Thus, as shown in step 290, the composite similarity values for all allowable matches within a window are summed in activity "cells", with each point in the first data set having a set of composite similarity activity cells associated with it. The composite similarity values for allowable matches to the particularl point and for allowable neighboring point matches are summed in activity cells for the first particular point according to the positional offsets of the allowable matches, responsive to the associatively mapped store of step 270. The composite similarity activity cells are illustrated in FIG. 8D.
As shown in FIG. 8D, each point, point 1 to point N, in the first data set, has a composite similarity activity table associated with it. Each such table has numerous entries. These entries value all allowable matches, based on the compatibility and disparity similarity of allowable matches for the particular point for which the activity table exists, and taking into account the compatibility and disparity similarity of neighboring cells as to similarly offset allowable matches. Thus, for example, each activity table entry includes the point of interest of the activity table as the first entry, the positional information for the allowable match as a second entry, and the composite similarity value as the next value.
The composite similarity process is applied for all points. For each point of interest in the first waveform or data set, a disparity window is chosen. Within the disparity window, allowable matches are valued point by point according to the composite siimilarity process, for similarity to allowable matches for neighboring points of interest on waveform 1 to corresponding neighboring points on waveform 2 within the disparity window according to the composite similarity process. The composite similarity process includes a coherence process, reflected in the match values and sets of allowable matches, and in the disparity and composite similarity process which eliminates certain otherwise allowable matches from being allowed, even though their type set would allow for a match.
Application of the process of FIG. 3 can be done in parallel, and is applied and repeated for all points in the waveforms or data sets. A window is defined and associations are looked at for points within that window, analyzing relationships of multiple points of the two signals within the window in parallel, to determine a best value match to a point on the second waveform, for each point of interest on the first waveform, based on a weighting of matches for neighboring points on the first waveform. Definition of the match and disparity windows is determined by the application.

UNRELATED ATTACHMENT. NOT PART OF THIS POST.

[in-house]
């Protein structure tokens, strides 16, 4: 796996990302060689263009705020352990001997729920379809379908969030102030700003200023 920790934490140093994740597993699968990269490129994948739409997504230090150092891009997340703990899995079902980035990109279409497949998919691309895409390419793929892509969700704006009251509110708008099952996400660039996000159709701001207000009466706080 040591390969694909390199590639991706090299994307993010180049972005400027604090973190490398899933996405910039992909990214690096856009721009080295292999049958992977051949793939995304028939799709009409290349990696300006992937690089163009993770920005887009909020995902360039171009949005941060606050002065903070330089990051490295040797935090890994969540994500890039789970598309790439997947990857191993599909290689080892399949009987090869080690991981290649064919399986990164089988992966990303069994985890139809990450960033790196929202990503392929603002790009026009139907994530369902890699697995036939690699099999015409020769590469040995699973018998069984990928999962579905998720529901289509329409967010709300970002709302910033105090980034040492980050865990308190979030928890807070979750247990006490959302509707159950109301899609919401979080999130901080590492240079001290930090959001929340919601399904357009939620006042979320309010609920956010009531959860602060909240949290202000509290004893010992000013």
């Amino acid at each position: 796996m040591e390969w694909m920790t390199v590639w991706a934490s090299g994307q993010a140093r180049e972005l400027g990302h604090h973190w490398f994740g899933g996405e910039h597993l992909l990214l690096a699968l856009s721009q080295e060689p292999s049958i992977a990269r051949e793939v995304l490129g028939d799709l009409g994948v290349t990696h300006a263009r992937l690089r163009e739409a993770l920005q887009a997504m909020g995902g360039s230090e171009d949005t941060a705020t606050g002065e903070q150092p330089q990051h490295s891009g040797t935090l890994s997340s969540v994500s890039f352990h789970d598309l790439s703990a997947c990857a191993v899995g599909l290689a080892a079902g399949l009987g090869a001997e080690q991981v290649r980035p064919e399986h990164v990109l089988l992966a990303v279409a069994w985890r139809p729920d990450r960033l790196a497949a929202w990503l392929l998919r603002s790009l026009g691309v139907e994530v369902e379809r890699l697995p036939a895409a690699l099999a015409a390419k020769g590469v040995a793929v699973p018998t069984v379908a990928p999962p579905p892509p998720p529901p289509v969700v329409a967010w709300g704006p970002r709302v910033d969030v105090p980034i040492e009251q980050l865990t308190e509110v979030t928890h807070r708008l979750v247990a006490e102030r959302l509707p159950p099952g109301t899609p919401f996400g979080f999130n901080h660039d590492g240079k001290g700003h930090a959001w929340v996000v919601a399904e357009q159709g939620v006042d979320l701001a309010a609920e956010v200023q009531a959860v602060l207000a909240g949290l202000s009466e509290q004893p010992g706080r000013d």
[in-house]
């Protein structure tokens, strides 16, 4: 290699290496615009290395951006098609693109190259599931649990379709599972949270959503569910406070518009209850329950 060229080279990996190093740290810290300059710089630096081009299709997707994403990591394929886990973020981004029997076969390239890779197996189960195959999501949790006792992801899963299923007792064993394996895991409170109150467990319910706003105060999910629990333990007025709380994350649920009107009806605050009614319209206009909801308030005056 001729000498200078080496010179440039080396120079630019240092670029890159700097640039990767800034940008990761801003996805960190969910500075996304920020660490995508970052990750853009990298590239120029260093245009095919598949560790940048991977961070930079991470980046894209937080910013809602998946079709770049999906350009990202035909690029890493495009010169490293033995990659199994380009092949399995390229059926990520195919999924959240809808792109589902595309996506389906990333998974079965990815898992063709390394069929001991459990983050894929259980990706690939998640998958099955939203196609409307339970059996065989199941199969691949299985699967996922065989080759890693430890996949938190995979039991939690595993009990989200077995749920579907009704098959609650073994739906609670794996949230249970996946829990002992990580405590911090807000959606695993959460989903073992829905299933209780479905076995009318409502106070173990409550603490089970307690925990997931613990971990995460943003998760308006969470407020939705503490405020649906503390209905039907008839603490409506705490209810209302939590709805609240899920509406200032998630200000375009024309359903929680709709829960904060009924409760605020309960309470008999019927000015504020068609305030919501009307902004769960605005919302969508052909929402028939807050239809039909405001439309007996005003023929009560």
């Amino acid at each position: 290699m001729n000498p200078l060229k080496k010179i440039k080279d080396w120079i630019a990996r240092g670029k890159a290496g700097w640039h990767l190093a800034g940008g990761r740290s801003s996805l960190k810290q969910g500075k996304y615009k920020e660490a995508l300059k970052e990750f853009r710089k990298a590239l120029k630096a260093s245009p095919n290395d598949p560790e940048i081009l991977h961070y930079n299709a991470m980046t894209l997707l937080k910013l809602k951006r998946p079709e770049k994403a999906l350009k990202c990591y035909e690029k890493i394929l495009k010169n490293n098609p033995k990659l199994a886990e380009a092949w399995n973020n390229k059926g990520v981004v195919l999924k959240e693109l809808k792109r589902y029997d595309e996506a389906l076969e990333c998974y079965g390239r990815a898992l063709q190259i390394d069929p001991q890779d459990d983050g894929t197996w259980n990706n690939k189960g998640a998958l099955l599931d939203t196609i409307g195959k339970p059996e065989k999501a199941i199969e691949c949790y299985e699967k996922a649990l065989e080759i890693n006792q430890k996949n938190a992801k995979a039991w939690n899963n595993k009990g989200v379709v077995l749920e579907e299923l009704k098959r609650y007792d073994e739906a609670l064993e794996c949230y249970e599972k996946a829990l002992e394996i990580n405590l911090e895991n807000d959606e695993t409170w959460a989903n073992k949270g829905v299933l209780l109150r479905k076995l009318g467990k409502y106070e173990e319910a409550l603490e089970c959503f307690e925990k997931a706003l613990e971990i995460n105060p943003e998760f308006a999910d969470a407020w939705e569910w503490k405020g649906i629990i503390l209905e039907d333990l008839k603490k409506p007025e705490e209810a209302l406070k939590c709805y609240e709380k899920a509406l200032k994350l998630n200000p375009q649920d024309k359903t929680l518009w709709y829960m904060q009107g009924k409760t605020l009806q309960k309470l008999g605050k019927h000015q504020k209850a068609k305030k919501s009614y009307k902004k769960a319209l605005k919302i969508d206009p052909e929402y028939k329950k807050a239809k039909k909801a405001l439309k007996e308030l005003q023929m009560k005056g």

Thus, there are two sub-processes which make up the composite similarity process. The first sub-process (i.e. compatibility similarity) is a function of the value or quality of match of two tokens or two types. The second sub-process (i.e. disparity similarity) is a function of the distance between matches (i.e. the relative offset, the separation of neighboring points from their allowable matches). The composite similarity process takes into account the two similarity sub-processes to provide a single composite similarity value based on the two similarity sub-processes and functions. The composite similarity process can be accomplished in separate steps, or can be determined in a single step taking both sub-processes into account simultaneously.
Continuing, as illustrated in Step 300, the maximally valued activity cell is selected for each particular point, as illustrated in FIG. 8D. The maximally valued activity cell for each particular point is selected as identifying the best match for that particular point. This is done for all points within all windows.
Positional data can be stored for the best match from the second data set for each point of interest in the first data set. The resulting best match points can be associatively mapped to each other and stored in memory as illustrated in FIG. 8E. In FIG. 8E, a best match table relates positional data for corresponding best match points between the first and second waveforms. The result of this process yields a fused data set representing coherent data about the related waveforms, which provides the means for resolving ambiguities and disparities between the two transformed data sets.
Next, as shown in Step 320, further application domain related analysis and procedures can be provided to extract relevant data and to provide for determination of desirable actions, responsive to the associative mapping of Step 310.
Outputs can be activated by the system as appropriate responsive to the analysis step of Step 320.
Referring to FIG. 6, a graph illustrating the determination of composite similarity is shown. In the illustration of FIG. 6, there are three axes: an `x` axis illustrating match quality or compatibility similarity value, a `y` axis indicating disparity similarity value, and a `z` axis representing composite similarity. Graphically represented, the match quality similarity and disparity similarity values for an allowable match between a point of interest on waveform 1 and a point of interest on waveform 2 are combined to produce a composite similarity value, which can be viewed as a vector value of the match similarity value and disparity similarity value. The actual generation of the composite similarity value can be done in a single step. However, it should be noted that the composite similarity value is determined for each allowable match.